On behalf of the Educational Policy Committee, Professor
Paul Woodruff (philosophy) submitted the following resolution on the
legislative requirement. For additional background information, see the
, which was presented to the Faculty Council on January
26, 2004, by Professor Archie Holmes, co-chair of the Educational Policy
Committee. Also, see the minutes of that meeting (D
The secretary has classified this as general legislation. It will be
presented to the Faculty Council for action at its meeting on May 10,
Sue Alexander Greninger, Secretary
The Faculty Council
Posted on the Faculty
Council Web site
on May 4, 2004. Paper copies are available
on request from the Office of the General Faculty, FAC 22, F9500.
Resolved that the University request the legislature
to allow universities in Texas to set their own requirements in history
and government, in order to prepare students for good citizenship,
subject to approvals by the Coordinating Board.
Background. The current 12-hour requirement is
for 6 hours of American history and 6 hours of American government,
The rigidity of this requirement delays graduation rates and impedes
efforts at curricular reform.
||The world for which we are preparing students is increasingly
complex. There is so much to learn now that few major universities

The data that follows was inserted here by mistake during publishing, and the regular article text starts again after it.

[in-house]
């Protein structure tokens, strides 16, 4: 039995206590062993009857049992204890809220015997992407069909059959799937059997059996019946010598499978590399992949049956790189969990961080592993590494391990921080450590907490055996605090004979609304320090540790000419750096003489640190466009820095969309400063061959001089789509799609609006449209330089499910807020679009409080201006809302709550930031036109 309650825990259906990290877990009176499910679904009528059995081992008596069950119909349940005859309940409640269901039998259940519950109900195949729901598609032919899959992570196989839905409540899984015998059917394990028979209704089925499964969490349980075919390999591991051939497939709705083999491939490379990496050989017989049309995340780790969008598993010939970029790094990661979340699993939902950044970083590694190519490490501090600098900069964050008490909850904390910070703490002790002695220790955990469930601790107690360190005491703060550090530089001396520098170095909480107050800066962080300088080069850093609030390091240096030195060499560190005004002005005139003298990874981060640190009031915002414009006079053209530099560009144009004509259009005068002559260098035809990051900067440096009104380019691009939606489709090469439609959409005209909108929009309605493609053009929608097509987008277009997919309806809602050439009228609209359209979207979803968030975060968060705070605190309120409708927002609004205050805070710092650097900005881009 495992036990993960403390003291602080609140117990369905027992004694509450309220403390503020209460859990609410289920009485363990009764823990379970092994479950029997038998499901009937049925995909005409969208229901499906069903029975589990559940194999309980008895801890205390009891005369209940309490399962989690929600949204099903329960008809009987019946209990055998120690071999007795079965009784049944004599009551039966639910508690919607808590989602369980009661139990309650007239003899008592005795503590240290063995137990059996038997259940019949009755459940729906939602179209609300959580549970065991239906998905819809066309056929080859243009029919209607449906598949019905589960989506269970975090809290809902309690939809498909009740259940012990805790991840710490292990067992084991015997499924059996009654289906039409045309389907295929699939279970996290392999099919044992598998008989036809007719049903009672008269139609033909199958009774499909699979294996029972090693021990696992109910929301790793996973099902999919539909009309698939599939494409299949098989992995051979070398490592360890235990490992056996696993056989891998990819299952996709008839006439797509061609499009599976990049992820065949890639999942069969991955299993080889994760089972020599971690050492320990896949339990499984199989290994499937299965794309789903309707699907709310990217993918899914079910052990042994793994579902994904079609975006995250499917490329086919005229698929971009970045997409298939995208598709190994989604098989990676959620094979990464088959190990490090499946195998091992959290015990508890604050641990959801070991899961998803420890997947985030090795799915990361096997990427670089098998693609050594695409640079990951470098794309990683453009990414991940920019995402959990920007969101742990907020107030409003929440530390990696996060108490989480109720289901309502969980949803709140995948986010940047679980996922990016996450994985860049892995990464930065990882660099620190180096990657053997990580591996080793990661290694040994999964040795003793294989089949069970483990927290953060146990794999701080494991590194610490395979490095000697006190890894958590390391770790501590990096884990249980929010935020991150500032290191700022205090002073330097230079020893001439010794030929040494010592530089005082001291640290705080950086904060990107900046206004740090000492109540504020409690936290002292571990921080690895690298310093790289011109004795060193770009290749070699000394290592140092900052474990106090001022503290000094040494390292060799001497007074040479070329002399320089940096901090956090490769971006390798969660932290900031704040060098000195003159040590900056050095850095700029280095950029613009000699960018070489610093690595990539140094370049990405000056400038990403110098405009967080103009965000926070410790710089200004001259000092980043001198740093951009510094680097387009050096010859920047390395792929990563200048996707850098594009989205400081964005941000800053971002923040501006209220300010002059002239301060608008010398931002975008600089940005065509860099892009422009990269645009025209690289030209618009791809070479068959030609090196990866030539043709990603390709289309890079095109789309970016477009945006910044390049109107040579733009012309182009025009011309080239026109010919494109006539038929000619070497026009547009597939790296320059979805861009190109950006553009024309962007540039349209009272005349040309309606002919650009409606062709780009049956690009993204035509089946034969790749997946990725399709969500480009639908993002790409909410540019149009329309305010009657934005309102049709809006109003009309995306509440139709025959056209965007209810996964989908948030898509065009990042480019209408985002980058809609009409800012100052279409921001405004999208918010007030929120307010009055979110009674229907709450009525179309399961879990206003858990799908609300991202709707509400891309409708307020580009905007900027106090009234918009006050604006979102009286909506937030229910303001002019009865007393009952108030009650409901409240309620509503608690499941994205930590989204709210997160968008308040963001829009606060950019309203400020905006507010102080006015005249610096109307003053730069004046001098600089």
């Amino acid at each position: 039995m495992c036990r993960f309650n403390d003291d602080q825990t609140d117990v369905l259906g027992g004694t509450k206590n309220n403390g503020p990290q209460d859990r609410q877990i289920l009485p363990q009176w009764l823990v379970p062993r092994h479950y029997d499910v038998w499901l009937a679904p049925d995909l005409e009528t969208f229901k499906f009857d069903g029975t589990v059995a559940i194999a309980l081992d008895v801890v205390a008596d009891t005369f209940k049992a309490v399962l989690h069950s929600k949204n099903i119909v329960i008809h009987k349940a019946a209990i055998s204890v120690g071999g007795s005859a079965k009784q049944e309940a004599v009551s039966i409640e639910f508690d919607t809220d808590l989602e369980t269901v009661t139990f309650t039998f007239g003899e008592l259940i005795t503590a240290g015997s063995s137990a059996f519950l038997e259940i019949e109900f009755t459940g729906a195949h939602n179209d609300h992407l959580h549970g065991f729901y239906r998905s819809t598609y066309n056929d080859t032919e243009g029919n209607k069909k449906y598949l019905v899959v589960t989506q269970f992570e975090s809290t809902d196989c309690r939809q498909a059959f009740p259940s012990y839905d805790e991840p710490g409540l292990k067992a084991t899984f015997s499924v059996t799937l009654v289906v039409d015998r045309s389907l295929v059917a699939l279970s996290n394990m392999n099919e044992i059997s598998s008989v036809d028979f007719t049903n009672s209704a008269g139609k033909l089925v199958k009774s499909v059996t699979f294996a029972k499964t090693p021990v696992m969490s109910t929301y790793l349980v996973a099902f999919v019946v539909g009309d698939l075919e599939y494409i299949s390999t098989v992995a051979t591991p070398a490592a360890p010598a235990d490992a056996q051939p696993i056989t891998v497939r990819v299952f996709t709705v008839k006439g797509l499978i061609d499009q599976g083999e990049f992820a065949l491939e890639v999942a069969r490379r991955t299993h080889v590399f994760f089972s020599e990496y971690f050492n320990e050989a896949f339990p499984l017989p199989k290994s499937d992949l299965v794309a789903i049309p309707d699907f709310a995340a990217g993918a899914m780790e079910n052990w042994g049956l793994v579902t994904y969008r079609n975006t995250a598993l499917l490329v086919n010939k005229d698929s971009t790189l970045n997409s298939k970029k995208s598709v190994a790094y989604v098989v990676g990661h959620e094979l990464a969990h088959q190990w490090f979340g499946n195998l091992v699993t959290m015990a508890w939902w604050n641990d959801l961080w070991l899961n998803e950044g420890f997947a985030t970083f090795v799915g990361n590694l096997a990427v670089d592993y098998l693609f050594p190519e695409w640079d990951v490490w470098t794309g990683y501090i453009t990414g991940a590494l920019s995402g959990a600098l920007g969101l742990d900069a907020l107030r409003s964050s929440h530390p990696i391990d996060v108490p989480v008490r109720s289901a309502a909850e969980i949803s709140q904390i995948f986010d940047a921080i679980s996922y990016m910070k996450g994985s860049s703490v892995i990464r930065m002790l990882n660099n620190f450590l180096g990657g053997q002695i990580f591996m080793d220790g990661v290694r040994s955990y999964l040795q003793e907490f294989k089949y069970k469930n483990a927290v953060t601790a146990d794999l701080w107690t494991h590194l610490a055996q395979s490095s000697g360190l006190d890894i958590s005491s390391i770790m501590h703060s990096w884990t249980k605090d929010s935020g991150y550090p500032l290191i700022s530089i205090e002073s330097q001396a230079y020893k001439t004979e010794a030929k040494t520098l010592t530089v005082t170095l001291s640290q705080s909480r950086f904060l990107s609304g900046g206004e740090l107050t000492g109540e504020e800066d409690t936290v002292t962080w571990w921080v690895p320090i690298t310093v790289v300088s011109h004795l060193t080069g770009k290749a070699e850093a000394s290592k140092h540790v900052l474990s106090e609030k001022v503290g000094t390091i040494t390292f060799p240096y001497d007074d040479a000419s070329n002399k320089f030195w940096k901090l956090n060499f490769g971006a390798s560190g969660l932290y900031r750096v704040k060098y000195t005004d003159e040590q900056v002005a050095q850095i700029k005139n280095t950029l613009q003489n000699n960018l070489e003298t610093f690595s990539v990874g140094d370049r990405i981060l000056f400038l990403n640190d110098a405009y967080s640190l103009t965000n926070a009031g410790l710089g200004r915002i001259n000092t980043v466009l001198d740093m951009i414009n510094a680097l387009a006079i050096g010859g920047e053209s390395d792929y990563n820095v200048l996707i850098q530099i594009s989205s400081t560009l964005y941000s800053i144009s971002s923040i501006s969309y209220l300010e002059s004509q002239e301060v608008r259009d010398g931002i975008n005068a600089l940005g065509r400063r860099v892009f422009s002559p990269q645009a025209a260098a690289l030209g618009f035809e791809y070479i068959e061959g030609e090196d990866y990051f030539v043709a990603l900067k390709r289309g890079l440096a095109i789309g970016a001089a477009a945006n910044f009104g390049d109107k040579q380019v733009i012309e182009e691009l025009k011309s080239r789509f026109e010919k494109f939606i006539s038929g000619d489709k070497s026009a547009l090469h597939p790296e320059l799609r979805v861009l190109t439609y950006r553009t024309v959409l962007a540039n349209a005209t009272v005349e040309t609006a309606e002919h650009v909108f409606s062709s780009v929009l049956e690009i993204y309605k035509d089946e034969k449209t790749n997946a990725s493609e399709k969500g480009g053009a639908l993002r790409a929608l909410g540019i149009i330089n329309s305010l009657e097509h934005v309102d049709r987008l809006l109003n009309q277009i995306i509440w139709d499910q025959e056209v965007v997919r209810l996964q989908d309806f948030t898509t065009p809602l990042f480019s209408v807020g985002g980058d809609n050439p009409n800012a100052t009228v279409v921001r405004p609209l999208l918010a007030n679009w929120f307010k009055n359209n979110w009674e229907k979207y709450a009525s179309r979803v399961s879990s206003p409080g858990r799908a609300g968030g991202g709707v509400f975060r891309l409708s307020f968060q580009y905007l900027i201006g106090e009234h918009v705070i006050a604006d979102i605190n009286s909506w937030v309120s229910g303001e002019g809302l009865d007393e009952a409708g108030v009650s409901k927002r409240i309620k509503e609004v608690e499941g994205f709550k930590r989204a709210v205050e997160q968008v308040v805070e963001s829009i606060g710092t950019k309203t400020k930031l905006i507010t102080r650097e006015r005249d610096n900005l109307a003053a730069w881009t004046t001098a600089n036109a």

outside of Texas have requirements as restrictive as those
now in force here under legislative mandate. Some measure of
deregulation is in the best interests of students. In addition,
more flexible legislative requirements will allow each college
and university to adjust its degree requirements to meet new
educational goals, as they develop, without adversely affecting
||More flexible requirements will lead to better graduation
rates, as students will be able to select from a wider array
of courses that meet their time constraints or satisfy other
special requirements of their degree programs.
|| More flexible requirements will also lead to a higher
degree of portability for satisfying degree requirements. They
will be better able to transfer credit from AP and IB courses
taken at high school, and from courses taken at other colleges
or universities inside or outside Texas. This too, will lead
to faster graduation rates.